Often, the answer to your question is on the page right in front of you. But when you’re in a state of tech-panic, you get tunnel vision and can’t see the answer.
To overcome this fear of pushing the button, connect with your inner child.
Why are children so good with technology? Because as soon as they get a new device, they push all the buttons to see what each one does. Hand a teen a smartphone, and they’ll go straight to the settings just to see what changes when they toggle the defaults on and off.
This sense of childlike wonder and experimentation is critical if you want to improve your technical know-how. It’s the first step to becoming a webmaster, and it will also make you a happier person in general.
Baby Step 2: Pay for a Password Manager
Building a website means keeping track of a lot of usernames and passwords. Each username and password must be strong and unique. If you use the same four or five passwords on each website, you will get hacked. A hacker only needs to hack one of those websites, and then he’ll have your password for everything.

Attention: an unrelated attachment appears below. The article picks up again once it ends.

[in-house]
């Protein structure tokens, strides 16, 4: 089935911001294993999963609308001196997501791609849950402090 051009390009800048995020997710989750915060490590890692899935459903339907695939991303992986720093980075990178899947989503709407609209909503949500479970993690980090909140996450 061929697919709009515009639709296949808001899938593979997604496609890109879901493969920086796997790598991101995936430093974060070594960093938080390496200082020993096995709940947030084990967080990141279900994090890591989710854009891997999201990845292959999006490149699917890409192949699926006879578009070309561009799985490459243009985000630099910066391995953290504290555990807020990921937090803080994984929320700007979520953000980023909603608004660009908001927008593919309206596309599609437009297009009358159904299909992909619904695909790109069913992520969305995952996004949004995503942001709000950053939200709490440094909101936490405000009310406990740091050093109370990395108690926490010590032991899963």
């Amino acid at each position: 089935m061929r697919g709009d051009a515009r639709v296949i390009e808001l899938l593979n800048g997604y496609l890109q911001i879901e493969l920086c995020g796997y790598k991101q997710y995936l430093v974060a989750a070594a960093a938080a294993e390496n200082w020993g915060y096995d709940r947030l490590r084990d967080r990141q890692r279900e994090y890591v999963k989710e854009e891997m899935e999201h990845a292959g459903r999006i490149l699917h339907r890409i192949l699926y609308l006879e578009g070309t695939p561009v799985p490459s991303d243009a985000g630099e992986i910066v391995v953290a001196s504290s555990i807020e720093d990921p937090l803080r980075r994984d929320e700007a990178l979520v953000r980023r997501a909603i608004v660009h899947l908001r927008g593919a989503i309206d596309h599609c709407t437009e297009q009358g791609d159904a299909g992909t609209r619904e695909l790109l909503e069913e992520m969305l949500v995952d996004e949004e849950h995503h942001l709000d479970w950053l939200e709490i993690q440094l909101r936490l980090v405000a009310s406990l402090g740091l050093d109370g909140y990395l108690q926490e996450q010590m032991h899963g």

The solution is to use a cloud-based password manager and use a separate password for each website. During our Book Launch Blueprint Course, the most frequently asked question was about how to log in to the website where the course was hosted.
People without password managers spend a lot of time stuck and stressed by login pages. Using a password manager will alleviate the anxiety you feel every time you’re asked to log in.
Good password managers cost money, but the software reduces your stress every day, multiple times each day. The nominal fee will save your sanity.
Both are excellent services. You can set them up to keep track of your usernames and passwords on your computer as well as your phone.